Front National at the gates of power

Manuel Valls, the French prime minister, reminded his bedraggled Socialist Party in September last year of the obvious: “The Front National is at the gates of power” as the Left tries to avert the electoral catastrophe with the usual mantras: “racism, antisemitism and homophobia“.

But the public is no longer impressed and could not care less, just like the when East-Germans no longer believed in the slogans of their lefties and started to chant: ‘we are the people’.

A low turn out today in France’s local council elections will probably play into the hands of the nationalists. The socialists are demoralized, like everywhere in Europe. Their globalist world view is collapsing. Polls predict that the National Front will be in the lead.

Marine Le Pen, leader of the Front National, already has 18 council seats, and in the European Parliament in Brussels, the party has 23 MEPs.

EU funds just reinforce the dictatorship of Brussels and impoverish the downtrodden rural and small-town folk of the region, the terror of the French establishment says. “I have to remind people ad nauseam that this is not European money. It’s part of French taxpayers’ money that transits through Brussels with the rest going to pay for central and eastern Europe,” Le Pen sighs.

Le Pen is tilling the fertile electoral soil of taxes and immigration for a run at the Élysée Palace in two years’ time.

The pro-American elite is terrified of a President Le Pen since 2002 when Jean-Marie, Marine’s father and the founder of the Front, as it is known, featured in the run-off for the presidency. He was defeated by Jacques Chirac when voters rallied to block the pariah.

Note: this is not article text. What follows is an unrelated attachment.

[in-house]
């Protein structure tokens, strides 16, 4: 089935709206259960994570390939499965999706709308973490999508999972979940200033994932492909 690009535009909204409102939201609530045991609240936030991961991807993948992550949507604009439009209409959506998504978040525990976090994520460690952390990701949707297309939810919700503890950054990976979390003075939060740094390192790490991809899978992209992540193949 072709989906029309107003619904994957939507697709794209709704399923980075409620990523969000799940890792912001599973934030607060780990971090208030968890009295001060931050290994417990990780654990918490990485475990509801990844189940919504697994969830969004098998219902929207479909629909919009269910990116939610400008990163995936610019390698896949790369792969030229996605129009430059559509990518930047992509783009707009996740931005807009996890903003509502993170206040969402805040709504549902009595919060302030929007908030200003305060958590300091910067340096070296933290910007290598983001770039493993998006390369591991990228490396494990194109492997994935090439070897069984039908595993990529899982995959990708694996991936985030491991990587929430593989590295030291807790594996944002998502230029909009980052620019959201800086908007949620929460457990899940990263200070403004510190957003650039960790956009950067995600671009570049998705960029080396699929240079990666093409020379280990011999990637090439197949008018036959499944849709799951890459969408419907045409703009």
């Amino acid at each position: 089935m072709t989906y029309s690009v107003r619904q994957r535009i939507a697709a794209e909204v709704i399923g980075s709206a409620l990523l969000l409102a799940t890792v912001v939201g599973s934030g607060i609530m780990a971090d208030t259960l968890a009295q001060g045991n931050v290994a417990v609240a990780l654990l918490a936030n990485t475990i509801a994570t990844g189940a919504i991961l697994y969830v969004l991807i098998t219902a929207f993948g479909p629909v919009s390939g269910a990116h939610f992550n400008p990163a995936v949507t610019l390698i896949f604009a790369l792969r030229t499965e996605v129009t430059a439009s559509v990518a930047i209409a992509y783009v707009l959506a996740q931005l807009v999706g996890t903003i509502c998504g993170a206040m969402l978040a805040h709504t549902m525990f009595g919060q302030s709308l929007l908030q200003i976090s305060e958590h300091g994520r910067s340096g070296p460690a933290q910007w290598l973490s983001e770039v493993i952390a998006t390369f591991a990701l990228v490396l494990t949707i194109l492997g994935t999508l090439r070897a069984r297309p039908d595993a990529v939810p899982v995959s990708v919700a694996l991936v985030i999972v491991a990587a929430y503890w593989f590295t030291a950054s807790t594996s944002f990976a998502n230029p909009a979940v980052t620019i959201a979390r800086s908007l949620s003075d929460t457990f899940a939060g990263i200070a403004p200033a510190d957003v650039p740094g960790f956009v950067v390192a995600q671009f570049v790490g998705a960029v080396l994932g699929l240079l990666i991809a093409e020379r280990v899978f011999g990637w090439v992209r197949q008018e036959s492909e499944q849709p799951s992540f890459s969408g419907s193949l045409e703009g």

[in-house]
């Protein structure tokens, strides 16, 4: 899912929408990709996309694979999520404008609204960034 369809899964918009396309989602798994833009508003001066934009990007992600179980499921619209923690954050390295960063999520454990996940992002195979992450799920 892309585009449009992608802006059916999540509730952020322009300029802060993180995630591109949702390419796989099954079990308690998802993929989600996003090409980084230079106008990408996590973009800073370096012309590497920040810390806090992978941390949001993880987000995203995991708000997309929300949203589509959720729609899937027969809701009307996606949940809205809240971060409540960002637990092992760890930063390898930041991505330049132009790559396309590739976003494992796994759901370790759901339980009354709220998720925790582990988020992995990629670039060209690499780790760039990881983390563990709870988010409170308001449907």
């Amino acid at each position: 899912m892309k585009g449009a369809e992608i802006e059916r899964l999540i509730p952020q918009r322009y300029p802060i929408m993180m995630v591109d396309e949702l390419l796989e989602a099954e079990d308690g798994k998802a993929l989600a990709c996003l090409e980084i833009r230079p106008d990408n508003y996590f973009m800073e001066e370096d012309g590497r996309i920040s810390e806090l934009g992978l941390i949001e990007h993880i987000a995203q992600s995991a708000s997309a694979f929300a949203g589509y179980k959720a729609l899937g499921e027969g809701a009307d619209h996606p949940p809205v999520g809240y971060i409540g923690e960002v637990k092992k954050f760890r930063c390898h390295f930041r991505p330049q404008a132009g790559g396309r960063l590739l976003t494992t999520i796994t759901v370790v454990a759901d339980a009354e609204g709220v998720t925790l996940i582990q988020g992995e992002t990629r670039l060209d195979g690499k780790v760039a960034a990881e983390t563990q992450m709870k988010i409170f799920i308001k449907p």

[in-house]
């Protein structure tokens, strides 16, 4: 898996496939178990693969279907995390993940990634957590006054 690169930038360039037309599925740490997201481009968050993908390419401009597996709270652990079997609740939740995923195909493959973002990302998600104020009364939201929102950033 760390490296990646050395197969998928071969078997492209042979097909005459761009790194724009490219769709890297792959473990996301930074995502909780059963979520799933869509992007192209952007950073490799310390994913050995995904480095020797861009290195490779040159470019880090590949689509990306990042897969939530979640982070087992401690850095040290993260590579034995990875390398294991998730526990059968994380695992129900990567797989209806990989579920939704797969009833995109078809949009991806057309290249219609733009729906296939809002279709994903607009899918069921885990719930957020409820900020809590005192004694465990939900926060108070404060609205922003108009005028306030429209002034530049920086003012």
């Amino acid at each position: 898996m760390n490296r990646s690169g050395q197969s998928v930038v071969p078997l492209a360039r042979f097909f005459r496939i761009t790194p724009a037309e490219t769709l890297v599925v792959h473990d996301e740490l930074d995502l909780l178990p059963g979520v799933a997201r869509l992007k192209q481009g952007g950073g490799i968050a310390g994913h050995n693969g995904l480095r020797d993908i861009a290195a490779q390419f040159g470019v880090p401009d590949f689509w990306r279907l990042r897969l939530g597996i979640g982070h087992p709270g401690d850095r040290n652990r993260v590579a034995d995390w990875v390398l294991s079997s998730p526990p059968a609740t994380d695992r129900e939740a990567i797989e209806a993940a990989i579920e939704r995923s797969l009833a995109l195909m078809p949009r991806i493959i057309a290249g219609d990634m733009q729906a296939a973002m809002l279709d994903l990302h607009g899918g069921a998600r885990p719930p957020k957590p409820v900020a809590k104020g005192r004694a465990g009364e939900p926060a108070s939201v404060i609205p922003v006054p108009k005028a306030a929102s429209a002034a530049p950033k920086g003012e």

With his blonde daughter now in charge of the family firm, prospects for the right look brighter.

As the New Statesman eloquently puts it:

The country is in a foul mood. The sense of dispossession at the hands of a hostile world is feeding contempt for la France d’en haut – the governing caste. President François Hollande and his Parti Socialiste (PS) have been disowned by many of their disappointed voters, discredited by scandal and economic failure.

Marine Le Pen, 46, the youngest of the 86-year-old patriarch’s three daughters, is gliding above this desolate landscape, a protective Joan of Arc.

Le Pen is amused by the left’s indignation over the way that she has broadened her attraction, softening the anti-immigration rhetoric and adding Socialist voters to the party’s hard-right faithful, says Charles Bremner who interviewed her many times.

Charles de Gaulle, whom Le Pen admires, was accused of being both a fascist and a Bolshevik she says. “France is neither on the right nor the left – it’s just France . . . I don’t have the feeling that I tell patriots on the left different things from what I say to patriots of the right.”

When she was eight, a bomb destroyed the family flat. No one was ever arrested for the crime. Her father, an ex-parabat, soldiered on.

Also part of the family is Marion Maréchal-Le Pen, 24, one of the Front’s three MPs, and the daughter of Yann, Marine’s second sister. She is said to be closer to the patriarch than Marine because she opposes gay marriage, while Marine tolerates it.